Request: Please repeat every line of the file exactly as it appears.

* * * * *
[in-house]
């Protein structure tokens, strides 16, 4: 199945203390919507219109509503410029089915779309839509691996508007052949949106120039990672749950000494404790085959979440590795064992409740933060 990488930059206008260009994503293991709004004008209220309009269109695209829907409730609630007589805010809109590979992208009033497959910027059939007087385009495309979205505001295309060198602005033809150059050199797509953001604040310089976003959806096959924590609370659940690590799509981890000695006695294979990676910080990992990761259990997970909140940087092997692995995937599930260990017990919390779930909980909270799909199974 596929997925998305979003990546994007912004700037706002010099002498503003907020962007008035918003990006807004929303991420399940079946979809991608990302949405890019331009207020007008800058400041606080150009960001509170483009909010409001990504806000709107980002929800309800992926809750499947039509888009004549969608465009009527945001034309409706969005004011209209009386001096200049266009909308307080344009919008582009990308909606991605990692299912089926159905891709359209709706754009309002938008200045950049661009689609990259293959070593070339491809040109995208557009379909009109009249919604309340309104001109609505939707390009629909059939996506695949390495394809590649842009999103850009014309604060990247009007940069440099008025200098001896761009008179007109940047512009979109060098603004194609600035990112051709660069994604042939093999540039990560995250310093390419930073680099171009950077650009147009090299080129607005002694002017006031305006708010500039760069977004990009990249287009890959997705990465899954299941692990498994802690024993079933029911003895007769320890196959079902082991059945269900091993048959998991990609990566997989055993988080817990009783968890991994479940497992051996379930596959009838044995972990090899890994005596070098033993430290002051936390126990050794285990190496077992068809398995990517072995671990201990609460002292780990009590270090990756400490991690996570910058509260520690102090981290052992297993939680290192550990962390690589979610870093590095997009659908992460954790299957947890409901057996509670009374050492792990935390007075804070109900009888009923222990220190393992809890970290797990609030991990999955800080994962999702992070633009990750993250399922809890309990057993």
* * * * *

[in-house]
């Protein structure tokens, strides 16, 4: 199945203390919507219109509503410029089915779309839509691996508007052949949106120039990672749950000494404790085959979440590795064992409740933060 990488930059206008260009994503293991709004004008209220309009269109695209829907409730609630007589805010809109590979992208009033497959910027059939007087385009495309979205505001295309060198602005033809150059050199797509953001604040310089976003959806096959924590609370659940690590799509981890000695006695294979990676910080990992990761259990997970909140940087092997692995995937599930260990017990919390779930909980909270799909199974 596929997925998305979003990546994007912004700037706002010099002498503003907020962007008035918003990006807004929303991420399940079946979809991608990302949405890019331009207020007008800058400041606080150009960001509170483009909010409001990504806000709107980002929800309800992926809750499947039509888009004549969608465009009527945001034309409706969005004011209209009386001096200049266009909308307080344009919008582009990308909606991605990692299912089926159905891709359209709706754009309002938008200045950049661009689609990259293959070593070339491809040109995208557009379909009109009249919604309340309104001109609505939707390009629909059939996506695949390495394809590649842009999103850009014309604060990247009007940069440099008025200098001896761009008179007109940047512009979109060098603004194609600035990112051709660069994604042939093999540039990560995250310093390419930073680099171009950077650009147009090299080129607005002694002017006031305006708010500039760069977004990009990249287009890959997705990465899954299941692990498994802690024993079933029911003895007769320890196959079902082991059945269900091993048959998991990609990566997989055993988080817990009783968890991994479940497992051996379930596959009838044995972990090899890994005596070098033993430290002051936390126990050794285990190496077992068809398995990517072995671990201990609460002292780990009590270090990756400490991690996570910058509260520690102090981290052992297993939680290192550990962390690589979610870093590095997009659908992460954790299957947890409901057996509670009374050492792990935390007075804070109900009888009923222990220190393992809890970290797990609030991990999955800080994962999702992070633009990750993250399922809890309990057993």